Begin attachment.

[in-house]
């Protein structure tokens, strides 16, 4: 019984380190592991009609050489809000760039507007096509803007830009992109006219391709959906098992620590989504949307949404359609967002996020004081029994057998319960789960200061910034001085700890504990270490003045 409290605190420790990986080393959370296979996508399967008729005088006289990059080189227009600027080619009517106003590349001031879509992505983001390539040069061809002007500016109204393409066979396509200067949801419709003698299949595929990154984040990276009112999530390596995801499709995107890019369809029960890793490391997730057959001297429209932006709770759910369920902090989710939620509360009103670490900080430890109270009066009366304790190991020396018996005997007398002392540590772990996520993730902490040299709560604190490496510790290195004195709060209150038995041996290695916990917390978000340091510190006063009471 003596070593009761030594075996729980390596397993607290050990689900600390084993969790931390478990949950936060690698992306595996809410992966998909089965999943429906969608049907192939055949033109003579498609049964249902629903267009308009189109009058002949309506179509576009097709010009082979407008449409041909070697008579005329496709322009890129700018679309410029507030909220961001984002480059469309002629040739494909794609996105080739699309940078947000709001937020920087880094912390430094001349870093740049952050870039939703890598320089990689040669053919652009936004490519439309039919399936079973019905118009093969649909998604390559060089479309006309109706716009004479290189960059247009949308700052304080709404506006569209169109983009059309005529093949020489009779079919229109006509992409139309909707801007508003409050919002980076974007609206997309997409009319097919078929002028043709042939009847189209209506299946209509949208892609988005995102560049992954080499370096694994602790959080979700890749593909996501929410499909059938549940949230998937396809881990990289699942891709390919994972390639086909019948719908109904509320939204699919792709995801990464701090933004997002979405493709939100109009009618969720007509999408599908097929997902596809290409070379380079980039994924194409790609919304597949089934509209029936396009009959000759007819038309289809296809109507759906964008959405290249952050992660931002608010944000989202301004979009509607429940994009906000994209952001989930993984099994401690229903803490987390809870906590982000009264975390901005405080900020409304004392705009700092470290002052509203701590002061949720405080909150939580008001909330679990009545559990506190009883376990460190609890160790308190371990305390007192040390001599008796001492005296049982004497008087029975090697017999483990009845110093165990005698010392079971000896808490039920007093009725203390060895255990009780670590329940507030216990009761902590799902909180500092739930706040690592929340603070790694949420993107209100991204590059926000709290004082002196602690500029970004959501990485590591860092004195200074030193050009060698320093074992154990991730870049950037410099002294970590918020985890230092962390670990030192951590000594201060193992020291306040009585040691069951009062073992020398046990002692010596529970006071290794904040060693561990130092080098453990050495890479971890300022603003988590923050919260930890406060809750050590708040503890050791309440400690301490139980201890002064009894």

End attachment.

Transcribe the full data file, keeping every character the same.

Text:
[in-house]
């Protein structure tokens, strides 16, 4: 019984380190592991009609050489809000760039507007096509803007830009992109006219391709959906098992620590989504949307949404359609967002996020004081029994057998319960789960200061910034001085700890504990270490003045 409290605190420790990986080393959370296979996508399967008729005088006289990059080189227009600027080619009517106003590349001031879509992505983001390539040069061809002007500016109204393409066979396509200067949801419709003698299949595929990154984040990276009112999530390596995801499709995107890019369809029960890793490391997730057959001297429209932006709770759910369920902090989710939620509360009103670490900080430890109270009066009366304790190991020396018996005997007398002392540590772990996520993730902490040299709560604190490496510790290195004195709060209150038995041996290695916990917390978000340091510190006063009471 003596070593009761030594075996729980390596397993607290050990689900600390084993969790931390478990949950936060690698992306595996809410992966998909089965999943429906969608049907192939055949033109003579498609049964249902629903267009308009189109009058002949309506179509576009097709010009082979407008449409041909070697008579005329496709322009890129700018679309410029507030909220961001984002480059469309002629040739494909794609996105080739699309940078947000709001937020920087880094912390430094001349870093740049952050870039939703890598320089990689040669053919652009936004490519439309039919399936079973019905118009093969649909998604390559060089479309006309109706716009004479290189960059247009949308700052304080709404506006569209169109983009059309005529093949020489009779079919229109006509992409139309909707801007508003409050919002980076974007609206997309997409009319097919078929002028043709042939009847189209209506299946209509949208892609988005995102560049992954080499370096694994602790959080979700890749593909996501929410499909059938549940949230998937396809881990990289699942891709390919994972390639086909019948719908109904509320939204699919792709995801990464701090933004997002979405493709939100109009009618969720007509999408599908097929997902596809290409070379380079980039994924194409790609919304597949089934509209029936396009009959000759007819038309289809296809109507759906964008959405290249952050992660931002608010944000989202301004979009509607429940994009906000994209952001989930993984099994401690229903803490987390809870906590982000009264975390901005405080900020409304004392705009700092470290002052509203701590002061949720405080909150939580008001909330679990009545559990506190009883376990460190609890160790308190371990305390007192040390001599008796001492005296049982004497008087029975090697017999483990009845110093165990005698010392079971000896808490039920007093009725203390060895255990009780670590329940507030216990009761902590799902909180500092739930706040690592929340603070790694949420993107209100991204590059926000709290004082002196602690500029970004959501990485590591860092004195200074030193050009060698320093074992154990991730870049950037410099002294970590918020985890230092962390670990030192951590000594201060193992020291306040009585040691069951009062073992020398046990002692010596529970006071290794904040060693561990130092080098453990050495890479971890300022603003988590923050919260930890406060809750050590708040503890050791309440400690301490139980201890002064009894």